By Dr. Ken Broda-Bahm:
For my first line of this blog post, I want to say something. I have to say, honestly, it is going to be important. But I don't want you to take it the wrong way. So, here it is: When communicating, don't tee up your statement, just say it. That's it. So, you might wonder, why the buildup? Why all the prefatory remarks about what I'm going to say? Because those kinds of lead-in statements can sometimes reach epidemic proportions in both common and official speech. Witnesses, for example, will sometimes let these conversational conventions leak accidentally into their testimony. The witness could think they're making their language more appealing, polite, or careful, when they're actually making their language more hesitant, more distant, and -- most importantly -- more likely to be seen as false or insincere.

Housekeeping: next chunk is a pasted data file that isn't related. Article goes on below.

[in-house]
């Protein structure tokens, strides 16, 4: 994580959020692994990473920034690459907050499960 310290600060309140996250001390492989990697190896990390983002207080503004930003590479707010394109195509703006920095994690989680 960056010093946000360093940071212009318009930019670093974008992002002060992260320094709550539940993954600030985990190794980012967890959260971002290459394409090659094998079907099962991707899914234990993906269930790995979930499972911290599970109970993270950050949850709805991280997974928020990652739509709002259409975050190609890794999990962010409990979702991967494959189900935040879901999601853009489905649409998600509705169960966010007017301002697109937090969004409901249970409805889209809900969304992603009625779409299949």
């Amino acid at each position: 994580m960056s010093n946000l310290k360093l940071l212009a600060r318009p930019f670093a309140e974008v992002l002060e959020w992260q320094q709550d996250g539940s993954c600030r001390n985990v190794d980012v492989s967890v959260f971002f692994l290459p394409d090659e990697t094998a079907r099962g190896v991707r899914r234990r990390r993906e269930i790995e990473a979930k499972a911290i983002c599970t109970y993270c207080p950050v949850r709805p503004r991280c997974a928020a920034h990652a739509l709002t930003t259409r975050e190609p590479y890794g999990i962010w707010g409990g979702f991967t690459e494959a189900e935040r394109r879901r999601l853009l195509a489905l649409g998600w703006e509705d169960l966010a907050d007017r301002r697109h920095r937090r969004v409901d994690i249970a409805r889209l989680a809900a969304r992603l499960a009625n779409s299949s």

These common lead in statements are called "tee ups," and they are the focus of a recent Wall Street Journal feature focusing on the work of University of Texas, Austin Professor James W. Pennebaker. The problem with these expressions -- the statements about what our statements are, or will be -- is that they serve as insulation or a barrier. In a witness, this kind of language can reflect a hesitation or a hyper-precision that stems from understandable motives in an unfamiliar legal context. But to the fact finder assessing the credibility of that witness, it sounds like a hedge, a waffle, or an attempt to distance oneself from one's own testimony. It sounds like insincerity. In this post, I'll share a list of some of the most common types of tee ups and also comment a bit on why these tee ups are typically best avoided all together.